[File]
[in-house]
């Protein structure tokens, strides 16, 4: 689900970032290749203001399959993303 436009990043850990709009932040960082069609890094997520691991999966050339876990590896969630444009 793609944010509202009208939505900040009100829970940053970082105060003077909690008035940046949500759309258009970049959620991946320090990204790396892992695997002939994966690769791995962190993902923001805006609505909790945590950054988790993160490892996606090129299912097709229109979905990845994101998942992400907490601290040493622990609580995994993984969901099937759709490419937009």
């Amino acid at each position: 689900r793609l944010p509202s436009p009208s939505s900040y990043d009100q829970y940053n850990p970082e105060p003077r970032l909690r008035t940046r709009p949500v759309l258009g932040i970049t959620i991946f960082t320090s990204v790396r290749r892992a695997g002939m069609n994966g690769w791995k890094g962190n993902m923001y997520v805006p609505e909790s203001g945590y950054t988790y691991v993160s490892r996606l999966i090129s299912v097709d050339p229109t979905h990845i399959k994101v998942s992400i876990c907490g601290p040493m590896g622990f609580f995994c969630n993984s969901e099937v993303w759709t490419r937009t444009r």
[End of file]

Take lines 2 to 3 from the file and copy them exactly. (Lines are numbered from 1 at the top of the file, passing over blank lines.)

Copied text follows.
């Protein structure tokens, strides 16, 4: 689900970032290749203001399959993303 436009990043850990709009932040960082069609890094997520691991999966050339876990590896969630444009 793609944010509202009208939505900040009100829970940053970082105060003077909690008035940046949500759309258009970049959620991946320090990204790396892992695997002939994966690769791995962190993902923001805006609505909790945590950054988790993160490892996606090129299912097709229109979905990845994101998942992400907490601290040493622990609580995994993984969901099937759709490419937009």
């Amino acid at each position: 689900r793609l944010p509202s436009p009208s939505s900040y990043d009100q829970y940053n850990p970082e105060p003077r970032l909690r008035t940046r709009p949500v759309l258009g932040i970049t959620i991946f960082t320090s990204v790396r290749r892992a695997g002939m069609n994966g690769w791995k890094g962190n993902m923001y997520v805006p609505e909790s203001g945590y950054t988790y691991v993160s490892r996606l999966i090129s299912v097709d050339p229109t979905h990845i399959k994101v998942s992400i876990c907490g601290p040493m590896g622990f609580f995994c969630n993984s969901e099937v993303w759709t490419r937009t444009r």